While imagery has always been important in religions, our visually-saturated world calls for a whole new theological approach. Smalbrugge elaborates on the disconnect between the traditional Christian theology of image (man as the image of God, Jesus as the image of God) and the proliferation of images in modern culture. He questions how women, statues, paintings, and pictures could have been marginalised, ‘forgotten’, and even banned within religious contexts, highlighting a point where theology seems incapable of connecting its own legacy with contemporary experience.

Inclusive narratives, embracing diverse religious perspectives, and fostering a shared sense of community are needed. Theologians must explore the intersection of faith and visual media – films, social platforms, and even video games. By engaging with image-driven narratives, theologians can bridge ancient wisdom with contemporary concerns, ensuring religion remains relevant and impactful in the modern age.

Bridging the gap between religion and the public

However, Smalbrugge observes a troubling reality: despite extensive religious knowledge, theologians often struggle to communicate their insights effectively to the broader public. “Why are we not able to showcase this importance, this knowledge?” he questions. This failure leaves society ill-equipped to wrestle with critical issues where religious perspectives can offer valuable guidance. Perhaps the key lies in reframing the conversation. Instead of focusing solely on doctrinal debates, theologians would do well to emphasise the practical ways religion can address topics like morality, social justice, and the human search for meaning. Real-world applicability is vital if theologians wish to recapture a place in the public square.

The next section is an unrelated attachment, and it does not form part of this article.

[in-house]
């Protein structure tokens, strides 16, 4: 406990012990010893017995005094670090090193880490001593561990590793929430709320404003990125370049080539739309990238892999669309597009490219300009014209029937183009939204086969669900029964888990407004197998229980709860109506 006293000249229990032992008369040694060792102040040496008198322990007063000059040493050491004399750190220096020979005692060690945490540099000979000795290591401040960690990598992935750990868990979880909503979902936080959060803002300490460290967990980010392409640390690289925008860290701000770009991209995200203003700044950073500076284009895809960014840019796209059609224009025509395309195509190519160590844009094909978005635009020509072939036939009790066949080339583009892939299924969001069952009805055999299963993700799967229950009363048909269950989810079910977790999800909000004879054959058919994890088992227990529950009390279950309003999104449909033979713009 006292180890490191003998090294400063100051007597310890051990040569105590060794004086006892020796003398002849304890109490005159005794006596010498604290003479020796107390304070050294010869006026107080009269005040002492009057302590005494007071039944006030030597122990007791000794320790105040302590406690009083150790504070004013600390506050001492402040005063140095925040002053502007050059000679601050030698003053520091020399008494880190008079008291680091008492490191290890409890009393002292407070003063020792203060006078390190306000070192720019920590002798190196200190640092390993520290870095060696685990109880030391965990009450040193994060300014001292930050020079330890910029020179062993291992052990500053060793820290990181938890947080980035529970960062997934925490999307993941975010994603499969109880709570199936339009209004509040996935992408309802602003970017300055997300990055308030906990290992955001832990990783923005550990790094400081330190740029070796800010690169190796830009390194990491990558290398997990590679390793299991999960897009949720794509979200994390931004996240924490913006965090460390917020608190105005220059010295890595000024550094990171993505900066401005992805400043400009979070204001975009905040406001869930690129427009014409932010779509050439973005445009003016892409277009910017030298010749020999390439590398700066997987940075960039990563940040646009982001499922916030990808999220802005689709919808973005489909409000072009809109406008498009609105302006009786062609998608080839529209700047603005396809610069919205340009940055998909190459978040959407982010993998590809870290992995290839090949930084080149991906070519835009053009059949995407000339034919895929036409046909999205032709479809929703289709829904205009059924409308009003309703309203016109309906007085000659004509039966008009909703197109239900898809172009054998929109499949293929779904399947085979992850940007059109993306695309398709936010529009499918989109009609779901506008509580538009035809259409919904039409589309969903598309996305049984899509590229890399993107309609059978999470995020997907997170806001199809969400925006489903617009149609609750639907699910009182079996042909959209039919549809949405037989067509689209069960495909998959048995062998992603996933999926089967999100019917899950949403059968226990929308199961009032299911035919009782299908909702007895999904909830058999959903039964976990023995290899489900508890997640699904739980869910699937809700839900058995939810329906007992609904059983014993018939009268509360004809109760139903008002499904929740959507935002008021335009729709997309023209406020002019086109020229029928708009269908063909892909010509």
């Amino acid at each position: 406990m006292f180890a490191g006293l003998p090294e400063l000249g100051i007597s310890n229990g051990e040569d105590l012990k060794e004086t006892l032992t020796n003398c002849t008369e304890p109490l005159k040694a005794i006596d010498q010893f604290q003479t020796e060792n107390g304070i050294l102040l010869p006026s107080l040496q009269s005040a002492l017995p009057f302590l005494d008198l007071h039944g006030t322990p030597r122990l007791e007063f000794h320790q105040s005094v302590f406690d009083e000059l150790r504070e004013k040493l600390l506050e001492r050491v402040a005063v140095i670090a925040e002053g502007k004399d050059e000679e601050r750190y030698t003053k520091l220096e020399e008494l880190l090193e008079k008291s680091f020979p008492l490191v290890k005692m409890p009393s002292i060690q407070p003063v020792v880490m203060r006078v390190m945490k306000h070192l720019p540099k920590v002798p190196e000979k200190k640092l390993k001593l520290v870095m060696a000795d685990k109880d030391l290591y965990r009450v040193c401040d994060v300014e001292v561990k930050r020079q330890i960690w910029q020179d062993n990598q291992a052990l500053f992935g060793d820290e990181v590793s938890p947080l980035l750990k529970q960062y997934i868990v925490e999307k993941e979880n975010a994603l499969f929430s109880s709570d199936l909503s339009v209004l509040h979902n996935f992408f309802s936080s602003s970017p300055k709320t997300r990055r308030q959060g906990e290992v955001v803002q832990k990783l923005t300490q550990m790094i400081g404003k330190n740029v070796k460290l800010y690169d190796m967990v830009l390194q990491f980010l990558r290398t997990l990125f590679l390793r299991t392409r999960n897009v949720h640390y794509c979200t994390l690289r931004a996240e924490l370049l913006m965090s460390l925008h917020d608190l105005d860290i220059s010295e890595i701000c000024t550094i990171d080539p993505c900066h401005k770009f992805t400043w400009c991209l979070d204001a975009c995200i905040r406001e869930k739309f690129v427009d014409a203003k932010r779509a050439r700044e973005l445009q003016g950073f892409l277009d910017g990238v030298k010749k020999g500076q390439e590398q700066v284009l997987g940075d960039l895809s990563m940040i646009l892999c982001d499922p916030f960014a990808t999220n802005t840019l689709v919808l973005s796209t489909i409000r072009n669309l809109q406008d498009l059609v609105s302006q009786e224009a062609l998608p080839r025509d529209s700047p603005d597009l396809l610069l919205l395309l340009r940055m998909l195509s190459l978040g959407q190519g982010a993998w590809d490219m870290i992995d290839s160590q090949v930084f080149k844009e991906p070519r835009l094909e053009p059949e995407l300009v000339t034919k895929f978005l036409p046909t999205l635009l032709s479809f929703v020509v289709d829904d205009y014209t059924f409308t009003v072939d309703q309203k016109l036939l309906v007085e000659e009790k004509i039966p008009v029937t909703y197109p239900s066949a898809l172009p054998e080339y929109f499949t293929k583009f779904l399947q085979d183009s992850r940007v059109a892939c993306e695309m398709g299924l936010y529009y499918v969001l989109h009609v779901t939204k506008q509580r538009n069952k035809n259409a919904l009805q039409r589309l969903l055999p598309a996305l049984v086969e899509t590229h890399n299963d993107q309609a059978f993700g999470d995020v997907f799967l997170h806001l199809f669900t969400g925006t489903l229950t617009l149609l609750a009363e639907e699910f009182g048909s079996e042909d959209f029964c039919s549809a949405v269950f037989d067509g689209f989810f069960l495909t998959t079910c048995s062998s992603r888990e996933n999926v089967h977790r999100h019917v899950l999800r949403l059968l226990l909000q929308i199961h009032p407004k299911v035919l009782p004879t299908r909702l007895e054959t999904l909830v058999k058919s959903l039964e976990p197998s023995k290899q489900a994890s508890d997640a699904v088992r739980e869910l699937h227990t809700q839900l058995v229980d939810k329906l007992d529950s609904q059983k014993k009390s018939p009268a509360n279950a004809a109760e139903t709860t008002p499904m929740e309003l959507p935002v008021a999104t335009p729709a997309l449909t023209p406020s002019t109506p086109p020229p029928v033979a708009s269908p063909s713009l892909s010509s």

But Smalbrugge remains sceptical about this. This is because he is concerned about the future of theological scholarship. “Our discipline is disappearing,” he argues, pointing to shrinking theology faculties and a lack of cohesion within the field. This jeopardises the ability of religious traditions to address complex contemporary issues with theological depth. How can religion maintain relevance when its own intellectual foundations are crumbling? Smalbrugge suggests greater cooperation among theological institutions could be a solution. This collaboration has the potential to foster stronger, more innovative research, better preparing religious thinkers to tackle 21st-century concerns. By working together and embracing new approaches, theologians can ensure that religion remains a relevant and influential force in our ever-changing world.

“Our discipline is disappearing.”

Religion’s entanglement with modern constructs

Smalbrugge expresses deep concern over the growing alliance between religion and nationalism, warning that it could worsen existing social divisions. “I do worry about the connection, the recent connection between nationalism and religion … and I fear that religion is moving along these lines of divides,” he states. Smalbrugge’s insights are grounded in a deep understanding of the historical and cultural factors that shape the interaction between religion and nationalism. One key factor, according to him, is the pervasive influence of images in modern culture (nudging). As a result, religious identities have become entangled with nationalistic agendas, potentially eroding the inclusive and transcendent aspects of religious traditions. Smalbrugge warns that this entanglement can lead to exclusionary practices that divide communities.